Could it be the image? If so, is it the image of being of-age (especially in the U.S. where the 21-year old drinking age limit is so religiously enforced that people frequently get fantastically wasted, even often alcohol-poisoned, simply because they are FINALLY allowed - not to mention the frequent disastrous house parties where underage drinkers do stupid things en masse)? Is it the image of demonstrating that they can drink but not act like fools? I think it's something a bit less tangible, though, of wanting the privilege of the forbidden, of participating in the aura of danger and glamour and who-knows-what-else that surrounds alcohol. For years now, I've been wondering why alcohol has that special quality, and I continue to come up short. I know that there are nuances of flavour in alcoholic drinks that one would be hard-pressed to find elsewhere. Especially wines: the nicest restaurants with the most exotic multiple-course menus offer small portions of wine that are carefully tailored to match each course perfectly. I think this explains a large part, if not all, of my church-mates' fascination with drinking, and I do suppose they are beginning to rub off on me. But no, there really is some thrill in the very fact that something has alcohol in it!

Anyway, moving back to a world where alcohol was openly a part of life, this was all quite a lot to take in, and it took me a while to get used to it. That meant it took me a while to make friends with my department-mates, not knowing how to get fantastically wasted, nor why I would ever want to, nor how I could afford it even I did know why and how. In fact, getting drunk has never had any appeal to me.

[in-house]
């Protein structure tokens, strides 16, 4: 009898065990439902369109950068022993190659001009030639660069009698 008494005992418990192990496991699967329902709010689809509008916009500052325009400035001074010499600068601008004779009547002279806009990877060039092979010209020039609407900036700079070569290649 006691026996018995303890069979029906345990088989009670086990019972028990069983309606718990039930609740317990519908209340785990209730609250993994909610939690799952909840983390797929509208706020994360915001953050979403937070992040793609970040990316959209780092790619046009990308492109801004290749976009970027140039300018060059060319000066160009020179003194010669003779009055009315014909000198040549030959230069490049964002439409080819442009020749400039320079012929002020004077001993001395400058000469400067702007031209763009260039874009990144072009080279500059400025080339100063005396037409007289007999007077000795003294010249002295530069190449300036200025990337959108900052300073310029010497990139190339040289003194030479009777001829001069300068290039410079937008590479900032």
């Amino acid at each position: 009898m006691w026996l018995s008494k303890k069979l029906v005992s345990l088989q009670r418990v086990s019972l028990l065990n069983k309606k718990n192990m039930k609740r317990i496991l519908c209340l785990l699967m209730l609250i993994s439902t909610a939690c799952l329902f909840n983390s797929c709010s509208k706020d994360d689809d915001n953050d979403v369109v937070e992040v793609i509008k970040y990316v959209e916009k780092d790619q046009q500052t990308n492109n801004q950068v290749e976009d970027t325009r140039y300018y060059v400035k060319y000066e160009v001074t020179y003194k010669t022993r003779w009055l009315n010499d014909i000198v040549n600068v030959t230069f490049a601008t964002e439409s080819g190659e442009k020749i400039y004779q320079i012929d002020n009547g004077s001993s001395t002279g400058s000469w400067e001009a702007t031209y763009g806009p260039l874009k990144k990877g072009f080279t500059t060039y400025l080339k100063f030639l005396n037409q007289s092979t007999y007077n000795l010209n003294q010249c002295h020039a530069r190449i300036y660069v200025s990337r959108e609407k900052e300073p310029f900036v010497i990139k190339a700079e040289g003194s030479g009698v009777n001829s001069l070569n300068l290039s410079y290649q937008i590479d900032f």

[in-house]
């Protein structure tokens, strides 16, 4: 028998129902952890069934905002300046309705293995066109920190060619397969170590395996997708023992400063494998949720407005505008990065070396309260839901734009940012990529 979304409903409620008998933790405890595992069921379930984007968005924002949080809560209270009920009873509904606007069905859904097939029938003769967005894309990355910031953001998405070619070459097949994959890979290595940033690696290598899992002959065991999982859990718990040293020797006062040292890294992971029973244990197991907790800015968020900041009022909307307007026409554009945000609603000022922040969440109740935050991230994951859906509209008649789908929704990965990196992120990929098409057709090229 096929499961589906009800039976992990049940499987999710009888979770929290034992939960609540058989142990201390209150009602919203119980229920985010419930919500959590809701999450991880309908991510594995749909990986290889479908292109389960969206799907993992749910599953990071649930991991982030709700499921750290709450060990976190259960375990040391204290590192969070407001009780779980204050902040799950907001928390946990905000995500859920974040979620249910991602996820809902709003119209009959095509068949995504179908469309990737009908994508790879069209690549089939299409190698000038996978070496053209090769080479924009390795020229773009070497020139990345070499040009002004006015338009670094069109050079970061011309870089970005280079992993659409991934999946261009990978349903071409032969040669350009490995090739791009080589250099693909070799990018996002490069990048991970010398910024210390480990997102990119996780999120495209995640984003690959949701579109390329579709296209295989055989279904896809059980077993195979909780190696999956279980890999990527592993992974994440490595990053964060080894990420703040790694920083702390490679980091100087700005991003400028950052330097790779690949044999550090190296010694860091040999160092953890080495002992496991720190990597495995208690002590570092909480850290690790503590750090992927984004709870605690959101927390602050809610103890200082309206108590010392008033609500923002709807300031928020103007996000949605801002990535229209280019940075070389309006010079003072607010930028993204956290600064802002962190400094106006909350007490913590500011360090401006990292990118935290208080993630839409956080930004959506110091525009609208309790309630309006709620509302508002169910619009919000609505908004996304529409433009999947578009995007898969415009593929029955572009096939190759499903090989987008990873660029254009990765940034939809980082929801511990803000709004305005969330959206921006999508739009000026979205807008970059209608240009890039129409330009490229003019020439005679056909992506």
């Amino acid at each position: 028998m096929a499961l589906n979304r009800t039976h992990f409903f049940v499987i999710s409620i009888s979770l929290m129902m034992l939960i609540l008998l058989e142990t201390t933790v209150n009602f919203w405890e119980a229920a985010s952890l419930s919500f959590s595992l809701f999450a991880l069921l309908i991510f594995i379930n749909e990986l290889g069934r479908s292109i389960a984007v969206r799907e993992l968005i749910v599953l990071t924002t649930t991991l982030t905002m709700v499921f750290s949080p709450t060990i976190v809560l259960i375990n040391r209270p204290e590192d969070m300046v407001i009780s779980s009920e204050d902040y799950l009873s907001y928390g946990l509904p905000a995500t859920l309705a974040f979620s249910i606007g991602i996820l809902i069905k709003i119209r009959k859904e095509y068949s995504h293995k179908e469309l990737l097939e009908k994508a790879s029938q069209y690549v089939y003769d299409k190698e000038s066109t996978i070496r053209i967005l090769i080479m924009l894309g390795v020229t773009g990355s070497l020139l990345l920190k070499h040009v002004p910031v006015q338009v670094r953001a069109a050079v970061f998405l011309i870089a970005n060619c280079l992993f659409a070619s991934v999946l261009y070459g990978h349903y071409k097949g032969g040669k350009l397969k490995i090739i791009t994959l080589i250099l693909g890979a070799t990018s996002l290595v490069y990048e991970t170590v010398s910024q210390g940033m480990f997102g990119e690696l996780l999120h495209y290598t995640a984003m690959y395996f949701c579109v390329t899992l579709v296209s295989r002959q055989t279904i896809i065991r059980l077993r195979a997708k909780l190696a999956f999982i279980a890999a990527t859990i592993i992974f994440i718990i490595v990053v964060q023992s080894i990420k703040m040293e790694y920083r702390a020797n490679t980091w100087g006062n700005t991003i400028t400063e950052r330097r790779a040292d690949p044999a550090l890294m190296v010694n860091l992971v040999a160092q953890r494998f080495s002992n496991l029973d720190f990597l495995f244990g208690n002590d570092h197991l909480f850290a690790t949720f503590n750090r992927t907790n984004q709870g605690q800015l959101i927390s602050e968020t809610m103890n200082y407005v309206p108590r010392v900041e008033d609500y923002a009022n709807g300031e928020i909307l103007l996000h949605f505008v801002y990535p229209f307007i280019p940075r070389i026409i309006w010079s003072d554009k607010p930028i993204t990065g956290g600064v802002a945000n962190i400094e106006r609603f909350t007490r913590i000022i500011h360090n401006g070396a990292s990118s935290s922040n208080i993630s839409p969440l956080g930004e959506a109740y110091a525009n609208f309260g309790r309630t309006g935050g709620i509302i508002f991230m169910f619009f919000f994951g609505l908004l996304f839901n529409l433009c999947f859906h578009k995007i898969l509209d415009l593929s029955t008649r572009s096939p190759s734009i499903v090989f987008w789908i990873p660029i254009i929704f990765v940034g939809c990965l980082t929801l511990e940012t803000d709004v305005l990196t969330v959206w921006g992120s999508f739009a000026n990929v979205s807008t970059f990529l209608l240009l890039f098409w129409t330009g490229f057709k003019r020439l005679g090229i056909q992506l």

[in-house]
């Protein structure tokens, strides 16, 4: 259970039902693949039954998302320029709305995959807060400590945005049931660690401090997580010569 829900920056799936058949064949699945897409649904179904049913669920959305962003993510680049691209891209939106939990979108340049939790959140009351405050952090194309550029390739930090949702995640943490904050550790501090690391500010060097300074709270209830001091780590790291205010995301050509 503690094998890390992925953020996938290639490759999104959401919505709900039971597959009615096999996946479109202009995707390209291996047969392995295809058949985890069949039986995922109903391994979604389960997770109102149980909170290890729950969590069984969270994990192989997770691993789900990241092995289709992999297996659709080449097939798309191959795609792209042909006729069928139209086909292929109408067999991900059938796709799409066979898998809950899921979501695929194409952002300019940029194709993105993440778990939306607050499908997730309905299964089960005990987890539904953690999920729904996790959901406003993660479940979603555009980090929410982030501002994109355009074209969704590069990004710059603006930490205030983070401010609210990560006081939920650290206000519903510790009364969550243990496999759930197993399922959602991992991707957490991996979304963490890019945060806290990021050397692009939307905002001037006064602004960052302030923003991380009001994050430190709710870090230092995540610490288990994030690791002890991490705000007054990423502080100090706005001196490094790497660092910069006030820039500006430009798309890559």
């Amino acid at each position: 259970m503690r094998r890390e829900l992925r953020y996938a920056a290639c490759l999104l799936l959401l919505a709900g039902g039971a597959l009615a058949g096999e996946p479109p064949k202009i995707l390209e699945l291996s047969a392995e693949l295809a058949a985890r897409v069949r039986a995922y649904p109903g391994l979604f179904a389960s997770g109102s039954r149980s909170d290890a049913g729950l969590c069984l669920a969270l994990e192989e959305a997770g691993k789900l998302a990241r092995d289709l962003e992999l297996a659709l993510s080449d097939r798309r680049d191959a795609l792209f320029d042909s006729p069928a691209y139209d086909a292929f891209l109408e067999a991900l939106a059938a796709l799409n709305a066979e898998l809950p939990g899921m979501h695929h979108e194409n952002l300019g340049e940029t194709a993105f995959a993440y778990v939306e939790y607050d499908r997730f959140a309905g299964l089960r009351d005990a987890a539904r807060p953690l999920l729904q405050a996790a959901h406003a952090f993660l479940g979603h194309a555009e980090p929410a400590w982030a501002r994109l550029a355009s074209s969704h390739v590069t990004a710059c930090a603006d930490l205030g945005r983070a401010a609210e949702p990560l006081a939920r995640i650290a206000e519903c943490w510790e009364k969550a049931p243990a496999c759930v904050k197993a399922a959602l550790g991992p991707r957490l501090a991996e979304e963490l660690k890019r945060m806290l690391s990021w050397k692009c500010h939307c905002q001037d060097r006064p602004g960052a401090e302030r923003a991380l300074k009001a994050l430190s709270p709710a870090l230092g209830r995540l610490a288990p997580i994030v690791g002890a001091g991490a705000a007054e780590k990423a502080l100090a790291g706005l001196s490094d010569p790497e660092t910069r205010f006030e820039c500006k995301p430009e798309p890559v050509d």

The attitude of many of my friends who love to drink actually makes me immensely sad. I once asked a friend who was bragging about his latest hangover why he did it, and he told me it was to forget. Because life is just too depressing, and it's nice to escape that. Being a sociologist, he would often read the sociological theory which he loved, experience an ensuing feeling of meaninglessness, then drink the misery off so he could repeat the process the next day. I'm not wanting to make a moral argument against drinking here, but still, there is something just so profoundly saddening in such a statement!

Last night at the party I went to, there was a young man there who was so drunk he could barely stand up - he might have been consuming something more than alcohol, actually. But he was trying so so so hard to enjoy the party. He found a relatively empty space in the room and tried to dance but was too plastered to do so, so he just awkwardly swayed for a few minutes before club security helped him on his way. What was going on in his life that made him so desperate to have fun that he ruined his chances at it? I looked around the room and saw a roomful of people trying. There was the sketchy guy who didn't know how to dance in an appropriate manner so found himself alone - he actually inched up on groups of friends dancing trying to look like he was one of them. There was the couple who was dancing so sensually that it just looked desperate. Then there were the drinkers, the ones who ordered fancy cocktails and waved them around like a part of their costume. And the ones who drank a bit more to dance a bit harder. And the ones who were aiming to be drunk... to escape. A room dedicated to fun and enjoyment - it was like most people were in the room because they wanted to have fun and didn't know how, so they came to let the drinks and the loud music and the strobe lights do it for them.